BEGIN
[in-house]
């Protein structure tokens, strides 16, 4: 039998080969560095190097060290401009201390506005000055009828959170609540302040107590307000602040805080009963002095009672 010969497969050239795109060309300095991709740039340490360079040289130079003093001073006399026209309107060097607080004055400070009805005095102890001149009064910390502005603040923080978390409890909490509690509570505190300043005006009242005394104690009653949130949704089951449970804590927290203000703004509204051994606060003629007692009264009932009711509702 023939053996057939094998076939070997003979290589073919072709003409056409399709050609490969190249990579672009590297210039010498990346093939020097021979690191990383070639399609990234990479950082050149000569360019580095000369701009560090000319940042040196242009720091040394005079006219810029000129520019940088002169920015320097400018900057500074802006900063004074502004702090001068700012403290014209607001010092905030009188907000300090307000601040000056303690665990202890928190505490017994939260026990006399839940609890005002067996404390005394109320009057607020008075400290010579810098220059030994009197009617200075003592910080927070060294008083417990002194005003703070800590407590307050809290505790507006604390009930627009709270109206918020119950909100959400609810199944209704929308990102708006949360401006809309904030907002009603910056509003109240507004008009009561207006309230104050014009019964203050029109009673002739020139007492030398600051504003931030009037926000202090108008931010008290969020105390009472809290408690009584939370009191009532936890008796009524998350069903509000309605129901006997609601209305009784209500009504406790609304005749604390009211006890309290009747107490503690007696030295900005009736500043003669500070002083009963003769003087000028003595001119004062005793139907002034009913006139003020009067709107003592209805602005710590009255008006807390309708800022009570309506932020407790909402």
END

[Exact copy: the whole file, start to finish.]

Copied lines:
[in-house]
């Protein structure tokens, strides 16, 4: 039998080969560095190097060290401009201390506005000055009828959170609540302040107590307000602040805080009963002095009672 010969497969050239795109060309300095991709740039340490360079040289130079003093001073006399026209309107060097607080004055400070009805005095102890001149009064910390502005603040923080978390409890909490509690509570505190300043005006009242005394104690009653949130949704089951449970804590927290203000703004509204051994606060003629007692009264009932009711509702 023939053996057939094998076939070997003979290589073919072709003409056409399709050609490969190249990579672009590297210039010498990346093939020097021979690191990383070639399609990234990479950082050149000569360019580095000369701009560090000319940042040196242009720091040394005079006219810029000129520019940088002169920015320097400018900057500074802006900063004074502004702090001068700012403290014209607001010092905030009188907000300090307000601040000056303690665990202890928190505490017994939260026990006399839940609890005002067996404390005394109320009057607020008075400290010579810098220059030994009197009617200075003592910080927070060294008083417990002194005003703070800590407590307050809290505790507006604390009930627009709270109206918020119950909100959400609810199944209704929308990102708006949360401006809309904030907002009603910056509003109240507004008009009561207006309230104050014009019964203050029109009673002739020139007492030398600051504003931030009037926000202090108008931010008290969020105390009472809290408690009584939370009191009532936890008796009524998350069903509000309605129901006997609601209305009784209500009504406790609304005749604390009211006890309290009747107490503690007696030295900005009736500043003669500070002083009963003769003087000028003595001119004062005793139907002034009913006139003020009067709107003592209805602005710590009255008006807390309708800022009570309506932020407790909402």